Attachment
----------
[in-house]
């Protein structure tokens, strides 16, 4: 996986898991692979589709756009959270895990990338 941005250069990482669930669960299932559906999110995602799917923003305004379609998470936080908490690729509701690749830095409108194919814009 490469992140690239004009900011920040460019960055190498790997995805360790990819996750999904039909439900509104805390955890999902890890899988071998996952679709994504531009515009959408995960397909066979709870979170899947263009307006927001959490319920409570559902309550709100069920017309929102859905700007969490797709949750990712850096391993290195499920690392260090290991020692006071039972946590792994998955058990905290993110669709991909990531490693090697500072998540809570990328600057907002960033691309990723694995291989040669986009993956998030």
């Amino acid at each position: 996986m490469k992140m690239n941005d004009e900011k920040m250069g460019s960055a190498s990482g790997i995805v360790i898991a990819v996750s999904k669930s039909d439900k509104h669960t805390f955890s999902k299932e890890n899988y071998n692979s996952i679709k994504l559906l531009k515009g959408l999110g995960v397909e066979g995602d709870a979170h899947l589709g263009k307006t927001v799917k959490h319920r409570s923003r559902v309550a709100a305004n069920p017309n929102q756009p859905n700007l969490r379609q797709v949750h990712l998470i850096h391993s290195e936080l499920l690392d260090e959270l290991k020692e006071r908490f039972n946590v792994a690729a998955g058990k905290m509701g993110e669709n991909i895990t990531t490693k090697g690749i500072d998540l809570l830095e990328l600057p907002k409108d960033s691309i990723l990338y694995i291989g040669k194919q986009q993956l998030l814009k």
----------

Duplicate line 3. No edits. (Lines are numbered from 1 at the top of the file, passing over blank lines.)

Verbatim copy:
């Amino acid at each position: 996986m490469k992140m690239n941005d004009e900011k920040m250069g460019s960055a190498s990482g790997i995805v360790i898991a990819v996750s999904k669930s039909d439900k509104h669960t805390f955890s999902k299932e890890n899988y071998n692979s996952i679709k994504l559906l531009k515009g959408l999110g995960v397909e066979g995602d709870a979170h899947l589709g263009k307006t927001v799917k959490h319920r409570s923003r559902v309550a709100a305004n069920p017309n929102q756009p859905n700007l969490r379609q797709v949750h990712l998470i850096h391993s290195e936080l499920l690392d260090e959270l290991k020692e006071r908490f039972n946590v792994a690729a998955g058990k905290m509701g993110e669709n991909i895990t990531t490693k090697g690749i500072d998540l809570l830095e990328l600057p907002k409108d960033s691309i990723l990338y694995i291989g040669k194919q986009q993956l998030l814009k």